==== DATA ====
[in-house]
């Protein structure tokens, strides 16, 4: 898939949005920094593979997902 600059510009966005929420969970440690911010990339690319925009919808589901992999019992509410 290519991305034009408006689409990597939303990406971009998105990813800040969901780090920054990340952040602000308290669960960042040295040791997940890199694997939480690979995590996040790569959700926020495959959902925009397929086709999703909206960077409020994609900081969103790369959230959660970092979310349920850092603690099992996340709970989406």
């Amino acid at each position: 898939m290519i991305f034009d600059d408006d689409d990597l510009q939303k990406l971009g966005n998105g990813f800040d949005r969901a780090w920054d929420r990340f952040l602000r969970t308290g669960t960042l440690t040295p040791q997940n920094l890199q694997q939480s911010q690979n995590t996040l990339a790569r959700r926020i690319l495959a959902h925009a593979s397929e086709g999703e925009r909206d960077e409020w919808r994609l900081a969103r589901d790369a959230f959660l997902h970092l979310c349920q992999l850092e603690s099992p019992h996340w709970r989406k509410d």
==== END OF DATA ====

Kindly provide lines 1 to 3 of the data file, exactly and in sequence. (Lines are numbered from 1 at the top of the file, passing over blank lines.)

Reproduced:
[in-house]
């Protein structure tokens, strides 16, 4: 898939949005920094593979997902 600059510009966005929420969970440690911010990339690319925009919808589901992999019992509410 290519991305034009408006689409990597939303990406971009998105990813800040969901780090920054990340952040602000308290669960960042040295040791997940890199694997939480690979995590996040790569959700926020495959959902925009397929086709999703909206960077409020994609900081969103790369959230959660970092979310349920850092603690099992996340709970989406």
């Amino acid at each position: 898939m290519i991305f034009d600059d408006d689409d990597l510009q939303k990406l971009g966005n998105g990813f800040d949005r969901a780090w920054d929420r990340f952040l602000r969970t308290g669960t960042l440690t040295p040791q997940n920094l890199q694997q939480s911010q690979n995590t996040l990339a790569r959700r926020i690319l495959a959902h925009a593979s397929e086709g999703e925009r909206d960077e409020w919808r994609l900081a969103r589901d790369a959230f959660l997902h970092l979310c349920q992999l850092e603690s099992p019992h996340w709970r989406k509410d």